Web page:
Saturday 1 November 2008

AT LAST: We have a jacket for Keeper of Light and Dust!

AT LAST: We have a jacket for Keeper of Light and Dust!
Like most cliches, there is some truth to the saying that you shouldn't judge a book by its cover. In reality, of course, we almost always do. Nothing can sabotage the chances of a book more than a cover that is blah and unimaginative. This especially holds true if you are not a name author. JK Rowling could package her books in fish-and-chips paper and they would still fly off the shelves. Lesser scribes like yours truly, need a little help.
As with the title, your contract states that the publisher has the final say. The author is to be consulted, but in the end it comes down to liking it, or lumping it. A good publisher will try to meet the author's concerns but the process can only be repeated so many times. Every revision costs money. At some point, a decision has to be made and the publisher is the commander-in-chief.
Generally, the process starts off with the editor pitching the book to the designer. Sometimes the designer will actually read the manuscript himself, but most of the times he has so many books in his care, he does not have the time to do so. So it's up to your editor to punch the key buttons and try to tell not just the story, but also convey atmosphere and texture.
Once the designer comes up with a design, it is sent to the author and her agent. The jacket is also presented to the marketing team who can either clap their hands enthusiastically or boo it into immediate oblivion. If the marketing team does not think this is a cover that can be sold to book store managers or to the supermarkets, the cover is killed on the spot. Even if the author thinks it is the best thing since Haagen Dasz Belgian Chocolate ice cream, the designer will go back to the drawing board and start from scratch. Sometimes there is ambivalence in the air. No-one is wowed, but no-one is completely disenchanted either. In practical terms, this will have the designer rethink certain aspects such as font or colour wash.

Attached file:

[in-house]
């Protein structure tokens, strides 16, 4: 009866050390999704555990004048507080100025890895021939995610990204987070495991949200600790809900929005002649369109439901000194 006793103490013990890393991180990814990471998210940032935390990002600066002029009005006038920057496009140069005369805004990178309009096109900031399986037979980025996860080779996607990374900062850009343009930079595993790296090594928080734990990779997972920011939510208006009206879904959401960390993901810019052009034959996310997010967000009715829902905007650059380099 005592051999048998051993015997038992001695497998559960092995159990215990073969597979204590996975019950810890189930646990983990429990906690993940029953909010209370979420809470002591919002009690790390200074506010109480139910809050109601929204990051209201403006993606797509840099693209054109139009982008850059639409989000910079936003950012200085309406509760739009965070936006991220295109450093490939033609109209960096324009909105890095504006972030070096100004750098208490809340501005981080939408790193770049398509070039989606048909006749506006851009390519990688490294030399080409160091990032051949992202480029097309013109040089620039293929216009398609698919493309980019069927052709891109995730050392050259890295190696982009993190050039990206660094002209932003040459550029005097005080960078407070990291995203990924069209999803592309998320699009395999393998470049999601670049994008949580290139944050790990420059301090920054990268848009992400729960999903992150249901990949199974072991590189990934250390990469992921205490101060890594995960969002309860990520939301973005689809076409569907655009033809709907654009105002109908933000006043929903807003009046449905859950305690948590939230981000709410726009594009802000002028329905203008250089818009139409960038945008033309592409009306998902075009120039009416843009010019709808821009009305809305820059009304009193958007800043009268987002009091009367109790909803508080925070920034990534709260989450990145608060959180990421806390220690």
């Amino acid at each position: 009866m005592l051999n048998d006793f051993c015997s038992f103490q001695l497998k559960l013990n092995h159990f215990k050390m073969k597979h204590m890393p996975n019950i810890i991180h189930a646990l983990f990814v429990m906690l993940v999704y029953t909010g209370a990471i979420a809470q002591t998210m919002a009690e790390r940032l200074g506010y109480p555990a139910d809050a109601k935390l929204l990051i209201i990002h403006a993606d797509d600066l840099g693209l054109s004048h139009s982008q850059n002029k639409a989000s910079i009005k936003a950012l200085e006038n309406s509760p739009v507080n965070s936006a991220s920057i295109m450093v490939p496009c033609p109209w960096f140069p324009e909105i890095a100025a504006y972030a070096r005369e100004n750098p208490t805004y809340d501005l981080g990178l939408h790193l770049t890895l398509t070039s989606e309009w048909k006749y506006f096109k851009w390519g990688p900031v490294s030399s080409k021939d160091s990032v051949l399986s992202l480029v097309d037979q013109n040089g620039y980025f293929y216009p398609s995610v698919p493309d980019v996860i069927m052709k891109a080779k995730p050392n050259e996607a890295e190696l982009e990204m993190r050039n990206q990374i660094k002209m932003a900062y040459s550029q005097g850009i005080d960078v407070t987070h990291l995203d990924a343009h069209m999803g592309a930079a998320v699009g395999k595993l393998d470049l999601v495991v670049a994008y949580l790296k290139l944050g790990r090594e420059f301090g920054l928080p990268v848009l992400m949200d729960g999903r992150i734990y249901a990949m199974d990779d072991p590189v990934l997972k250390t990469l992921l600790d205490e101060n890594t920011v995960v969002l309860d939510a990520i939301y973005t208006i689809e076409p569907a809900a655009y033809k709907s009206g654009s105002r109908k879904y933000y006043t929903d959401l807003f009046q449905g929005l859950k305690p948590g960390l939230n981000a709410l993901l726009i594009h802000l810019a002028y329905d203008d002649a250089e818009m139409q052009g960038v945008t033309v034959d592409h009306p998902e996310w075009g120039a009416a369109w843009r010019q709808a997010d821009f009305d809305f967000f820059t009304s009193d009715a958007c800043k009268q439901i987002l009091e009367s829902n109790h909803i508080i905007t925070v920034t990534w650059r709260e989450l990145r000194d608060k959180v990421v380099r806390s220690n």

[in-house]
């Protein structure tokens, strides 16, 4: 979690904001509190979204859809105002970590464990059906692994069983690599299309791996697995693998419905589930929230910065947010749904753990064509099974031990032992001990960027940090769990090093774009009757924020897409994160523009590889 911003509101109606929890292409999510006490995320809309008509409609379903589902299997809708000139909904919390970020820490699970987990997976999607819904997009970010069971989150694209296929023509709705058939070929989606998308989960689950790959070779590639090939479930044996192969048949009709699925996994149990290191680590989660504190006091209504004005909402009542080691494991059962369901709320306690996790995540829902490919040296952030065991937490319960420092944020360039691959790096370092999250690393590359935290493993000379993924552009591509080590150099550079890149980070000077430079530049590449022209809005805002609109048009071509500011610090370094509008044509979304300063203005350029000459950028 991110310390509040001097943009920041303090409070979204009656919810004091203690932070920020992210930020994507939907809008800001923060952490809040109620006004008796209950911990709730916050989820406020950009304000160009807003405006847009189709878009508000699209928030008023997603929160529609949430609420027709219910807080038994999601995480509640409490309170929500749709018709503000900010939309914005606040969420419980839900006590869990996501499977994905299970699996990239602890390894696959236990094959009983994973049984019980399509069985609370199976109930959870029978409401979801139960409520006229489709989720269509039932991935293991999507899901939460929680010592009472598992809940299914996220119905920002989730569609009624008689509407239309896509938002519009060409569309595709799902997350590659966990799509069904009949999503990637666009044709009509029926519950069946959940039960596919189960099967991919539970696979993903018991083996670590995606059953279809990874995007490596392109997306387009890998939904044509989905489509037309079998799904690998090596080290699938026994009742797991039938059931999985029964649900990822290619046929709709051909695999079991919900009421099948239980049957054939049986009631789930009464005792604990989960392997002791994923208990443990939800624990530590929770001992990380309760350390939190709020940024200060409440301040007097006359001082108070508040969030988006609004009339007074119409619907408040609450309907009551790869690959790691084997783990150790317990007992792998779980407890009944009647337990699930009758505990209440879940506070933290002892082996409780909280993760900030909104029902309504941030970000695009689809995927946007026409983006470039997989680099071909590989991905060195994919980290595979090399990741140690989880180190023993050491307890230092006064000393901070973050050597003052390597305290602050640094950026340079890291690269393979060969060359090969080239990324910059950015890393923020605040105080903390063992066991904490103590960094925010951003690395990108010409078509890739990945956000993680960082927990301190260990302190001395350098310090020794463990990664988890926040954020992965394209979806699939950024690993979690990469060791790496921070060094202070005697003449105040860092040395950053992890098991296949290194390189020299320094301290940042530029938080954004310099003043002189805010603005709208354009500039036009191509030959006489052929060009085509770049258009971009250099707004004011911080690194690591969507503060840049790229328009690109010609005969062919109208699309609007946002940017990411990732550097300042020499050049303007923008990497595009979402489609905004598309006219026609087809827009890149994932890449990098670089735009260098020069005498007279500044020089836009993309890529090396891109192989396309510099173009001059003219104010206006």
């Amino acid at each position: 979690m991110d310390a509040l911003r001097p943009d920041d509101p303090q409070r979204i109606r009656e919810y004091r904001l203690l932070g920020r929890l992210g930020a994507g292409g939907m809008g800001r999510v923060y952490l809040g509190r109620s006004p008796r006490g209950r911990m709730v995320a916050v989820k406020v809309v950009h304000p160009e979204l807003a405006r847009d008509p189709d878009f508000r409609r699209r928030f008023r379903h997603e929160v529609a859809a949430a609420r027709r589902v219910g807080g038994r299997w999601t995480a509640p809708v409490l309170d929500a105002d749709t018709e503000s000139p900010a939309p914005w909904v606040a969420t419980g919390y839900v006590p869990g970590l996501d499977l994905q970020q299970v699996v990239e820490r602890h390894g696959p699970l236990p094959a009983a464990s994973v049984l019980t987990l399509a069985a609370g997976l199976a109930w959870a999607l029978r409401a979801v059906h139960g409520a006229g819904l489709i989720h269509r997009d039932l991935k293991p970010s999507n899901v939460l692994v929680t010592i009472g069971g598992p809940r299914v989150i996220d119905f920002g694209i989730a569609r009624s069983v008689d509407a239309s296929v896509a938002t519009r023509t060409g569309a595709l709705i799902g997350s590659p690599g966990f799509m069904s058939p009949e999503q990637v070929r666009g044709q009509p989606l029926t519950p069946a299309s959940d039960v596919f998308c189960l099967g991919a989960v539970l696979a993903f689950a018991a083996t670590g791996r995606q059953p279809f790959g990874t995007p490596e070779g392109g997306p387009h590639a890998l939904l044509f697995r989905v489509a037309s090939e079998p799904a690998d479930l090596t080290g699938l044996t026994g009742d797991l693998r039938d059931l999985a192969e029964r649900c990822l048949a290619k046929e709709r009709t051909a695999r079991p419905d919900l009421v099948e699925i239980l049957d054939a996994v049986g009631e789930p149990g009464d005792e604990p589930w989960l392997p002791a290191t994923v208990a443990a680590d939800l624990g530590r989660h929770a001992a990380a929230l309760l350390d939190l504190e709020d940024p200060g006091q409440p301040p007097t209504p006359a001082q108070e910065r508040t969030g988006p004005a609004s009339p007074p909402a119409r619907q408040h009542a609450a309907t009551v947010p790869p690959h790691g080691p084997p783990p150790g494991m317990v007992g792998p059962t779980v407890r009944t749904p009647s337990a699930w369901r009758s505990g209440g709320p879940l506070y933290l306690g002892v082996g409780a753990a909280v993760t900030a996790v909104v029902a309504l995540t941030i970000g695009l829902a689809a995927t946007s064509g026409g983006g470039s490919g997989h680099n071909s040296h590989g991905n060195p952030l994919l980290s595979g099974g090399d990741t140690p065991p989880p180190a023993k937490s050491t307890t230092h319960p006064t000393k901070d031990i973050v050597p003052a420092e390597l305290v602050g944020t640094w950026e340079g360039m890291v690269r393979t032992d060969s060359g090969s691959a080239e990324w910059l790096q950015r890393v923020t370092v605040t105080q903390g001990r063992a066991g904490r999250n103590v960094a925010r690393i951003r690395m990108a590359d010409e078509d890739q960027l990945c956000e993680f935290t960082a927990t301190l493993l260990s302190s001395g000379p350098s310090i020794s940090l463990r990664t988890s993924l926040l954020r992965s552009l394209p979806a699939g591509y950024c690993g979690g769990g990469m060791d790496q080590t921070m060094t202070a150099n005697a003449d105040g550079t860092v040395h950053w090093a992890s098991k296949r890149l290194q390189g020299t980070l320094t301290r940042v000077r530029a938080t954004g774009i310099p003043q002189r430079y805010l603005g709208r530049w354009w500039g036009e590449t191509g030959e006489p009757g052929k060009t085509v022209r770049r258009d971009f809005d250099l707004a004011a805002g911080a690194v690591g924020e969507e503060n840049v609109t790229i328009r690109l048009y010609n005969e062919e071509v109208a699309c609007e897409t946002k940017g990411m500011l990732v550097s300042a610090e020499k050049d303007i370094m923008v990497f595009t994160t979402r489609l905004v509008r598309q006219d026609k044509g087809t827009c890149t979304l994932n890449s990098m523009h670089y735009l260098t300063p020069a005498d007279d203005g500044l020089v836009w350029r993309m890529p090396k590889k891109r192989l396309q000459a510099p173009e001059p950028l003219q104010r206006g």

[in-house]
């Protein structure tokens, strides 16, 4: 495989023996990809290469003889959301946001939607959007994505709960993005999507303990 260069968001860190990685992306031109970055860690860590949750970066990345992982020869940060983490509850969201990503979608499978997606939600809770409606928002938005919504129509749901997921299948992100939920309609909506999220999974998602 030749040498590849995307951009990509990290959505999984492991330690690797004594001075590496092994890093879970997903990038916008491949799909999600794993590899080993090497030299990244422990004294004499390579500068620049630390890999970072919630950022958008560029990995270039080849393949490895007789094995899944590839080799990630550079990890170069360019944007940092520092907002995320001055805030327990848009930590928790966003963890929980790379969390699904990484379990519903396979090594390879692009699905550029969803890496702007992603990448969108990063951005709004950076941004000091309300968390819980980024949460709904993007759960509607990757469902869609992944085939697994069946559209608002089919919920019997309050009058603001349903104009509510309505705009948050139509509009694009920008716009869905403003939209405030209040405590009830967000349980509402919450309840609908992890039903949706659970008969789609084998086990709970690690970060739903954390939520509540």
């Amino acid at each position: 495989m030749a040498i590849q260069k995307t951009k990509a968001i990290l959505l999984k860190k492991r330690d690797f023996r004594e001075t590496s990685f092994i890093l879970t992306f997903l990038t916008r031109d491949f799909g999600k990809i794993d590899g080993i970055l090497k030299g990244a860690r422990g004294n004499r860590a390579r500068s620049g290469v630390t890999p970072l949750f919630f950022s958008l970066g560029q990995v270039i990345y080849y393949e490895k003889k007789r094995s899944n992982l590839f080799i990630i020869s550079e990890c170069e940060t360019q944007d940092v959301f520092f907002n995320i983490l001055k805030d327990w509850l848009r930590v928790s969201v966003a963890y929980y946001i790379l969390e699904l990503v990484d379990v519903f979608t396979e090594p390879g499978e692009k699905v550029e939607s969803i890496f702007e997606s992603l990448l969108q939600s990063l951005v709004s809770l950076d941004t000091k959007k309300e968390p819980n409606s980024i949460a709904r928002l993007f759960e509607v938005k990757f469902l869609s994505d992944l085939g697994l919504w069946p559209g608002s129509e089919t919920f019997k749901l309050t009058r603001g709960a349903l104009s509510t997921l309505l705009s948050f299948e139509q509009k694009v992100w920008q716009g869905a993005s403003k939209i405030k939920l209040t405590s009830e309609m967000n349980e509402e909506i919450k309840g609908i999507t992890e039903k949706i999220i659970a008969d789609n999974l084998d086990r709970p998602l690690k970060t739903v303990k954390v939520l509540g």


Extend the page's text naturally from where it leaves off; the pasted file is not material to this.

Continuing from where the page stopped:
We've had a tough time with Keeper of Light and Dust. The jacket has seen three incarnations and has been surrounded by many arguments. I'm happy to say I think the final version is wonderful and that it does what it is supposed to do. I thought it might be fun if I show you all three versions... but don't tell you which one is the winner until next time around! I'm really interested in your feedback: please let me know which cover you prefer and why. Of course, it is going to be pretty terrible if no one likes the cover we'll be going with, but I'm brave. Let's hear it.

I know you guys are going to say to me that I need to tell you what the book is about before you can make your choice, but I'm not going to. When we're in a book store we reach for a book not because we already know what the story is about. We pick it up because the image is irresistible, or because we recognise the author's name, in which case we don't care if the jacket looks like mud. Pretend you have never heard of an author with the weird name of Mostert. Will this jacket entice you? Will it make you stop as you stroll past it? I'm rather interested to see if the vote will be split along gender lines. I rather think it might.
By the way, all three cover versions have leaked onto the internet already – don't ask me how that happened – so keep in mind that just because you may have seen one of these jackets on someone's blog site does not mean it is the ONE.
And then, as you may remember, Season of the Witch was nominated for the International Horror Guild Award. I lusted after that tombstone but sadly, my witches were not victorious. They tried their best but lost out to Dan Simmons's monstrous ice creature in The Terror. From everything I've heard, it is a spectacular read, and a very worthy winner. Peter Straub received the lifetime achievement award.
Right. Send me your thoughts on that jacket! This, by the way, will be the jacket for the American edition. My British publisher is still struggling...
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